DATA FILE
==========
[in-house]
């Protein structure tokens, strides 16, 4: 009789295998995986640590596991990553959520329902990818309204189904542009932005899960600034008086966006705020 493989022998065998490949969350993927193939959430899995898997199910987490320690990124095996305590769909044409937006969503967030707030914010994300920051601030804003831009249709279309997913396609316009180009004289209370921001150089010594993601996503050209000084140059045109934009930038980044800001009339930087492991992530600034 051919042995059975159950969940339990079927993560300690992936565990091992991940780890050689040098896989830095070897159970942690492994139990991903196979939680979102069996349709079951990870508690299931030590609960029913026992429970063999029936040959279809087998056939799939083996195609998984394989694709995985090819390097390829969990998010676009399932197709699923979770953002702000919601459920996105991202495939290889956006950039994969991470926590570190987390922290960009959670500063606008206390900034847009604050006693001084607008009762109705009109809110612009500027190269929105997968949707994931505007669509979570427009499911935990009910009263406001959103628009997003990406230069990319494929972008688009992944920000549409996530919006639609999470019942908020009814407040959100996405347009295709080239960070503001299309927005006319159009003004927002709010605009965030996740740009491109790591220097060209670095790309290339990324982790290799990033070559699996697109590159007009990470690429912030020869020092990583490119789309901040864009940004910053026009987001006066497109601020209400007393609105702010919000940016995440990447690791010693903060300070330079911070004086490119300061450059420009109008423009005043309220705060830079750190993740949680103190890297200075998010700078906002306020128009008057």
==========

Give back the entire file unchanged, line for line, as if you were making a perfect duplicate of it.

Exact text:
[in-house]
């Protein structure tokens, strides 16, 4: 009789295998995986640590596991990553959520329902990818309204189904542009932005899960600034008086966006705020 493989022998065998490949969350993927193939959430899995898997199910987490320690990124095996305590769909044409937006969503967030707030914010994300920051601030804003831009249709279309997913396609316009180009004289209370921001150089010594993601996503050209000084140059045109934009930038980044800001009339930087492991992530600034 051919042995059975159950969940339990079927993560300690992936565990091992991940780890050689040098896989830095070897159970942690492994139990991903196979939680979102069996349709079951990870508690299931030590609960029913026992429970063999029936040959279809087998056939799939083996195609998984394989694709995985090819390097390829969990998010676009399932197709699923979770953002702000919601459920996105991202495939290889956006950039994969991470926590570190987390922290960009959670500063606008206390900034847009604050006693001084607008009762109705009109809110612009500027190269929105997968949707994931505007669509979570427009499911935990009910009263406001959103628009997003990406230069990319494929972008688009992944920000549409996530919006639609999470019942908020009814407040959100996405347009295709080239960070503001299309927005006319159009003004927002709010605009965030996740740009491109790591220097060209670095790309290339990324982790290799990033070559699996697109590159007009990470690429912030020869020092990583490119789309901040864009940004910053026009987001006066497109601020209400007393609105702010919000940016995440990447690791010693903060300070330079911070004086490119300061450059420009109008423009005043309220705060830079750190993740949680103190890297200075998010700078906002306020128009008057």